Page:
We’ve partnered with Convergent Energy and Power to bring a new battery storage system online to support a more cost-effective, reliable, and sustainable electric grid.
The Warwick Battery Project is the first non-wires alternative project of its kind in Orange County. Orange and Rockland Utilities and Convergent Energy and Power, a leading provider of energy storage solutions in North America, partnered up to construct a 12MW / 57 MWh battery storage system in Warwick, New York.
The system, designed, constructed, and operated by Convergent, will deliver more cost-effective, reliable, and sustainable electricity to 7,500 O&R customers in the Orange County communities of the Town of Warwick and the Village of Warwick, and parts of the villages of Florida and Greenwood Lake and the hamlet of Pine Island.
Energy storage (typically battery storage) offers utilities a way to increase capacity on the electric grid by charging the batteries when electricity demand is low and discharging them back onto the grid when high demand could impact supply. This program stems from O&R’s concerted effort to reduce costs for customers and incorporate new technologies to maintain efficient, resilient, reliable, and sustainable electric operations.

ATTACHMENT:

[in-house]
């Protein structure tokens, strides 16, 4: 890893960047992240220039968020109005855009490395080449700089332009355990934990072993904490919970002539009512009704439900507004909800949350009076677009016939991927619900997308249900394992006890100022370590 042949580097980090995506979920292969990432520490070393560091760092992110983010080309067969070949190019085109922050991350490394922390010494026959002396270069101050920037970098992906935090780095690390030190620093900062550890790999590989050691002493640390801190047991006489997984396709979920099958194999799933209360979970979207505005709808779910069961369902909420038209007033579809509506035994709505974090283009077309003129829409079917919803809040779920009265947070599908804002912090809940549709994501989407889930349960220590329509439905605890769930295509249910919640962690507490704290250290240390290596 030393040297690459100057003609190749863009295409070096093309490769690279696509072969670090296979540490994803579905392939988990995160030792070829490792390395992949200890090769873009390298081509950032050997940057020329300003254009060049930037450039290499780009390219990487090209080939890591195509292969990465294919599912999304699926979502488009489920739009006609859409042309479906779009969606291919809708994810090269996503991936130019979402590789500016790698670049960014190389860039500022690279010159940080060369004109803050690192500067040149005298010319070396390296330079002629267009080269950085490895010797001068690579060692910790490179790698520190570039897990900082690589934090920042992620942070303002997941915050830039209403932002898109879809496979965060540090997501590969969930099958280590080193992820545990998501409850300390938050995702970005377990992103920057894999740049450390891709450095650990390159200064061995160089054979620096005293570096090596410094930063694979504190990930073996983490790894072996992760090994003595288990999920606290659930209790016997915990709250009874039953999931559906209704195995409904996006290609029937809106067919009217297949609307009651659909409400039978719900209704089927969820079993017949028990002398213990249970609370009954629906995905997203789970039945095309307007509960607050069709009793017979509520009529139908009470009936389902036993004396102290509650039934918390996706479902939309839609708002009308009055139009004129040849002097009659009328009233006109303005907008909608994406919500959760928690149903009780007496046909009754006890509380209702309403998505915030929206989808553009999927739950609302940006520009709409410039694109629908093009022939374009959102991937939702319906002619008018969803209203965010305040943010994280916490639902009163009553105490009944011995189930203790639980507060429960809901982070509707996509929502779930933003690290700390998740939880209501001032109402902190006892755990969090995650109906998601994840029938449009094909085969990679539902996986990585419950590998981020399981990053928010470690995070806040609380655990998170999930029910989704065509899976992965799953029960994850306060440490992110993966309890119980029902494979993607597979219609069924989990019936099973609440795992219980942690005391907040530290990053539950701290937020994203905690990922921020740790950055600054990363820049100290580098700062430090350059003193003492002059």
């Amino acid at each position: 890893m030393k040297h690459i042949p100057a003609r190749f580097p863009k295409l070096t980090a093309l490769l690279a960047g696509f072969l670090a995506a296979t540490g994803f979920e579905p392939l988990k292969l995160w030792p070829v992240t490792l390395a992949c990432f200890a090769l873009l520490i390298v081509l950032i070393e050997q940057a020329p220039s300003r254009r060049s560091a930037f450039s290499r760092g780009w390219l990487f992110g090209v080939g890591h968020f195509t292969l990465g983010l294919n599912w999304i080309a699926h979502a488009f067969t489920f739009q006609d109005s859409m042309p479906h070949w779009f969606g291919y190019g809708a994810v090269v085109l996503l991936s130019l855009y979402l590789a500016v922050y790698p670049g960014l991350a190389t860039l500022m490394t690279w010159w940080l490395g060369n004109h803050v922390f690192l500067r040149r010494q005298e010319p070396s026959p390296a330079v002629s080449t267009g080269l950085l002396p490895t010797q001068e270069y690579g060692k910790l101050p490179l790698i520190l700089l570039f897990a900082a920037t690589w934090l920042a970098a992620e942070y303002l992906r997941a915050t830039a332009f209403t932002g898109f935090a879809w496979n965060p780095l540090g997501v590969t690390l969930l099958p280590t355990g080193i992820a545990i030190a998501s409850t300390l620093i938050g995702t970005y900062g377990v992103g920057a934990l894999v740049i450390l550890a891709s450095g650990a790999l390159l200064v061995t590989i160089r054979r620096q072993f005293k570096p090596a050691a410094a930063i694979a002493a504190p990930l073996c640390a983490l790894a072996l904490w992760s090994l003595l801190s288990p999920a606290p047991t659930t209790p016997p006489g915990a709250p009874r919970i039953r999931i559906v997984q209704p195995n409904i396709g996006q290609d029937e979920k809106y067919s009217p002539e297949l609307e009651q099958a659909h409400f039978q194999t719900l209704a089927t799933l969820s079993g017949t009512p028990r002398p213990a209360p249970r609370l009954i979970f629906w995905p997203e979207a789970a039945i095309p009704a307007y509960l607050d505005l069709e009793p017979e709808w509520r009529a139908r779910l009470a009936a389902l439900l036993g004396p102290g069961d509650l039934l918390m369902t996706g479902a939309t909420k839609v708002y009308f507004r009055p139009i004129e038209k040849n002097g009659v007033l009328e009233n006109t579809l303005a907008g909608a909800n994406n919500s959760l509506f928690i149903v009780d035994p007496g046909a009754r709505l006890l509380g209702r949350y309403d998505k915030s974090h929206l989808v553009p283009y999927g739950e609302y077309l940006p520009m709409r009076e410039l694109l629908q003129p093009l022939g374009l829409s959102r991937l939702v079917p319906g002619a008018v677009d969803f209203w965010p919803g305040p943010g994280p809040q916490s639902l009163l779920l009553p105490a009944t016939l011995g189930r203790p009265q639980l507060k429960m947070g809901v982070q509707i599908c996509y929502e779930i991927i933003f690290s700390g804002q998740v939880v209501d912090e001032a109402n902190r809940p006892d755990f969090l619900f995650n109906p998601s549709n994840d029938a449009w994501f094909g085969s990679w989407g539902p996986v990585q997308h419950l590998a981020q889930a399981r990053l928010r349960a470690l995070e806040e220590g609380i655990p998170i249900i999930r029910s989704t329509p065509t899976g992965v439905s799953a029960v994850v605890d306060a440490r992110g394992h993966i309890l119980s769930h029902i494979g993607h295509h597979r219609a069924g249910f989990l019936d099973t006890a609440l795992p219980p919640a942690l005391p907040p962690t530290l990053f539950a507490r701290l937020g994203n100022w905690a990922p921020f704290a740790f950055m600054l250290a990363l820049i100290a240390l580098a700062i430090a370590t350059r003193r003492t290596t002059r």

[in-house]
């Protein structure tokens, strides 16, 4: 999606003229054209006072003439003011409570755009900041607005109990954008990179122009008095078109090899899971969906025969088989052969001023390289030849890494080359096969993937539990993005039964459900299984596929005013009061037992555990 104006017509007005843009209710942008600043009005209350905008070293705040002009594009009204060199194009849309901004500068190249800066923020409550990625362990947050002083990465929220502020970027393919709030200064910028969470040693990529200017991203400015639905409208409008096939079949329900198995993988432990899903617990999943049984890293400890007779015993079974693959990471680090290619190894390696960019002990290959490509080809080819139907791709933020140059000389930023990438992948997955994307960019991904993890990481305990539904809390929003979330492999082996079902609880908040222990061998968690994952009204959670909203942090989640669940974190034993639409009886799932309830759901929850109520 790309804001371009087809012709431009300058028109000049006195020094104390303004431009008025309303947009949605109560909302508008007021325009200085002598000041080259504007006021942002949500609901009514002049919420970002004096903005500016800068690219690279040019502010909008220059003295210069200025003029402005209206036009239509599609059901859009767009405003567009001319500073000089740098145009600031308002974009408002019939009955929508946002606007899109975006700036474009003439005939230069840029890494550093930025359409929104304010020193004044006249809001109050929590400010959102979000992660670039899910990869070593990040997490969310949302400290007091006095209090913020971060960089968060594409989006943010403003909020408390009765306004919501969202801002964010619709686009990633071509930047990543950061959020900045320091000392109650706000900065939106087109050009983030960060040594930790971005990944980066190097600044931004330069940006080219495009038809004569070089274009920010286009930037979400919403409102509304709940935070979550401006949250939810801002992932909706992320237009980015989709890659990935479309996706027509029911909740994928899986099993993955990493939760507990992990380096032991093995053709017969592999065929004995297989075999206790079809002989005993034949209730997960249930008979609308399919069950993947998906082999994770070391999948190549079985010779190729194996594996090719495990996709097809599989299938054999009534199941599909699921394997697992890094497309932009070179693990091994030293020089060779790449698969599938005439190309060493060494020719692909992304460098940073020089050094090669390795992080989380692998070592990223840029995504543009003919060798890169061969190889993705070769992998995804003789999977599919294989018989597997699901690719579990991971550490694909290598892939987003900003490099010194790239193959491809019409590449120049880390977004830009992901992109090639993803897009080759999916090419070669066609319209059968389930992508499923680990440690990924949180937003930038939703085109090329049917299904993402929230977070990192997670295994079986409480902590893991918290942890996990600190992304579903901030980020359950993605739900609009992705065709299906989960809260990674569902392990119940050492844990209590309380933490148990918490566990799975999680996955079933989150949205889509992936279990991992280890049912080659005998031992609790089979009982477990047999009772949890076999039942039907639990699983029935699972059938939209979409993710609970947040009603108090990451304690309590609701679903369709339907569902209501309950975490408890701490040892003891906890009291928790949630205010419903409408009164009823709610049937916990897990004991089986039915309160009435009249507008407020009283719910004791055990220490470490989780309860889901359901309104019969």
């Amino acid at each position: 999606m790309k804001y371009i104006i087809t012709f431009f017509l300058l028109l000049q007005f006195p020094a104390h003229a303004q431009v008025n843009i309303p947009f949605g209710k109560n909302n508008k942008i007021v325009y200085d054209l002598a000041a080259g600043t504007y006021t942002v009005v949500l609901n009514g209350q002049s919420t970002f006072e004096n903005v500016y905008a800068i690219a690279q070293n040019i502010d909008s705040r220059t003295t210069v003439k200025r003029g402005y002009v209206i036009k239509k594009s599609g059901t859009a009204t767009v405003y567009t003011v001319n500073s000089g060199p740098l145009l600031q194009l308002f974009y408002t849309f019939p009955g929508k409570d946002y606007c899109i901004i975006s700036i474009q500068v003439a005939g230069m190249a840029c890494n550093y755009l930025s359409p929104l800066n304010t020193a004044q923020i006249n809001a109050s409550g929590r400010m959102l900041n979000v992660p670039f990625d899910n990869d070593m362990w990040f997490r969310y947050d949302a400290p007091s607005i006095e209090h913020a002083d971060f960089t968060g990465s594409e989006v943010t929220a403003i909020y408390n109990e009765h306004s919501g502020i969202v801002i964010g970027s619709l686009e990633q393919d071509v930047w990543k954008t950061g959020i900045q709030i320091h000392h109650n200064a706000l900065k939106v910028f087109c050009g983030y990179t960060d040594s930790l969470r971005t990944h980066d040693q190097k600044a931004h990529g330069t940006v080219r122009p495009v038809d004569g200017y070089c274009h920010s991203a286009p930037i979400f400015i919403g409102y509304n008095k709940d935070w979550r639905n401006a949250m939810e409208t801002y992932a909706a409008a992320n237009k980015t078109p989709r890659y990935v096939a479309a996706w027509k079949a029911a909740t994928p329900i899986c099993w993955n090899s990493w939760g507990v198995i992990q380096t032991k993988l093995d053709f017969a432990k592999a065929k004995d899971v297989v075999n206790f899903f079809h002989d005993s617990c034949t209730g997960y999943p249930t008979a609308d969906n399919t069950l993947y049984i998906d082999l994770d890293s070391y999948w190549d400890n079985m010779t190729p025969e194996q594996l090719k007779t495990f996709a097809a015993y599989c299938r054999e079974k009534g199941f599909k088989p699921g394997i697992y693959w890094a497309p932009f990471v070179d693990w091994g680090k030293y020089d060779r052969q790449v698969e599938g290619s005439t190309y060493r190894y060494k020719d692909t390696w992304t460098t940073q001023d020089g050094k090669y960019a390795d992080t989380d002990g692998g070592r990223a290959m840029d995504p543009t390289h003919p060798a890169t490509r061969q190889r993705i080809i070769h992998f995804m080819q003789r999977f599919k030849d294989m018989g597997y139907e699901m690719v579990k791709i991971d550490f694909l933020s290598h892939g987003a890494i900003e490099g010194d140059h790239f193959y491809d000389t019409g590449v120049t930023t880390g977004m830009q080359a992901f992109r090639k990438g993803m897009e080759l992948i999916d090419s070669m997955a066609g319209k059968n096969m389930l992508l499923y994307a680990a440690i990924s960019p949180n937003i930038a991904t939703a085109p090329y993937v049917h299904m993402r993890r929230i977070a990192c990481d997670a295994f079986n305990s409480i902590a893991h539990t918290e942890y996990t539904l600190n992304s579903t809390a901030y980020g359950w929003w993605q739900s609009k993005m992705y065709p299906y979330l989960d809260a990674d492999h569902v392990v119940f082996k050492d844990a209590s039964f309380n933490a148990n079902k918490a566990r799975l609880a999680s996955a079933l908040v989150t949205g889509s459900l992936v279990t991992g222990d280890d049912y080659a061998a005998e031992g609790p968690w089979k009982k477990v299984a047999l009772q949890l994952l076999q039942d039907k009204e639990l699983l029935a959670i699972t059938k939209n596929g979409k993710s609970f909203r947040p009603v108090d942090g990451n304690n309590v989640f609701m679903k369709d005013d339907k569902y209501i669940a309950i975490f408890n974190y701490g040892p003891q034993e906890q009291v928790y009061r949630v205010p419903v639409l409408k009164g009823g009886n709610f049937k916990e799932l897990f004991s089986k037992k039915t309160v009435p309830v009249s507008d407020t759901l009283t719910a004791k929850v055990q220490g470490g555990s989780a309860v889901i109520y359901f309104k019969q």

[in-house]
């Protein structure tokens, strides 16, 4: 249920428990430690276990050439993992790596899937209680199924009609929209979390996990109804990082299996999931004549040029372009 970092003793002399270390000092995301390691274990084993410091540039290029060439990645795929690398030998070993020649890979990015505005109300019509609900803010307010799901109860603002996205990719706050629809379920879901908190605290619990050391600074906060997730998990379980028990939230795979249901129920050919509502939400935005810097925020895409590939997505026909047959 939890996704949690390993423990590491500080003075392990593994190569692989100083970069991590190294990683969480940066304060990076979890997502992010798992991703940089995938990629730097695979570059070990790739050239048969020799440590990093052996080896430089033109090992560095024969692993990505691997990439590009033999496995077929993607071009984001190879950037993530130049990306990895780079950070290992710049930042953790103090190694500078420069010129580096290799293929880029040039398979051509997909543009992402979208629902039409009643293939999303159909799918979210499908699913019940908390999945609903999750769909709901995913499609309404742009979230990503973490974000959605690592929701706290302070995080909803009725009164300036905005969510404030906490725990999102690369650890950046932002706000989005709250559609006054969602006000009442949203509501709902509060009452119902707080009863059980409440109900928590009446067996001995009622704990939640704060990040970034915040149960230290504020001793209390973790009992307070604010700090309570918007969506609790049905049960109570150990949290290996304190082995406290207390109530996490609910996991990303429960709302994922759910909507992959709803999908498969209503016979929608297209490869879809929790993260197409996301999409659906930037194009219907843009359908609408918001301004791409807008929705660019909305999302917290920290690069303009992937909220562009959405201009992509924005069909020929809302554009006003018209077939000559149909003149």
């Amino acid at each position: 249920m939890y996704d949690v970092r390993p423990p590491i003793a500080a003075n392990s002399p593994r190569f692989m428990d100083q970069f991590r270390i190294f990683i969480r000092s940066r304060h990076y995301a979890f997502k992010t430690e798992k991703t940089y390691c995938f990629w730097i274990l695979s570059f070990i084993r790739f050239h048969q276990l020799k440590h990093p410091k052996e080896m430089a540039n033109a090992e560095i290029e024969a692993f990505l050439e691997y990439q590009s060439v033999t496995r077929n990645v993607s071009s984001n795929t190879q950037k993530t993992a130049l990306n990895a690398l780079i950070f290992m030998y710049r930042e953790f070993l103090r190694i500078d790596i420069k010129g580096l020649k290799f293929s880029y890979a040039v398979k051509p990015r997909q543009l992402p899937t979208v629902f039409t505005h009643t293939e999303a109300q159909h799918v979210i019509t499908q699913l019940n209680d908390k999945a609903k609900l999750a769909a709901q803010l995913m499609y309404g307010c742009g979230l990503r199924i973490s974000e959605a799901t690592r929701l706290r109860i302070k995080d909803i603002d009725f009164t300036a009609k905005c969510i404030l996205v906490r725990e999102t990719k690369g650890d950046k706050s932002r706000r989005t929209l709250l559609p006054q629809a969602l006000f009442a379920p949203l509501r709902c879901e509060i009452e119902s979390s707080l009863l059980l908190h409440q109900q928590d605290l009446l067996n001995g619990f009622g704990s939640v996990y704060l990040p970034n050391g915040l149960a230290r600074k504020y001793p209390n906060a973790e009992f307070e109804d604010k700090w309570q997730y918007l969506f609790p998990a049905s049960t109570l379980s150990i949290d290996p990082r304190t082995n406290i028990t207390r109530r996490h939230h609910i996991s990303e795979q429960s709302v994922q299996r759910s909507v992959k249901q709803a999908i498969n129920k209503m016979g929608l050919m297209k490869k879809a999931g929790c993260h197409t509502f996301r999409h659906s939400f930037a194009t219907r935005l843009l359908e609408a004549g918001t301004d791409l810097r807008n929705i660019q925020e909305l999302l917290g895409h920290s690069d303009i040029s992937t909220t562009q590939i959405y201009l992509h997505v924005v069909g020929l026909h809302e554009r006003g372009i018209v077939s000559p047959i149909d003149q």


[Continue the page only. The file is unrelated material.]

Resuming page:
The 12MW solution is composed of three separate 4MW battery storage systems. Two of the systems are located on property owned by the Warwick Valley Central School District, and the third system is located within the Village of Warwick. New energy products and services, such as this battery storage system for O&R, provide the region with environmental benefits, while also creating economic opportunity. The battery system supports New York State’s initiative to install 3,000 MW of energy storage by 2030. Under the Climate Leadership and Community Protection Act (CLCPA) passed in 2018, New York State is mandated to achieve 70 % renewable energy by 2030 and 100 % zero-emission electricity by 2040.
The project will connect to the O&R system through O&R’s overhead distribution lines. It will allow O&R to delay building costly new infrastructure that is designed to accommodate energy use at its peak – an event that occurs only a few times during the year.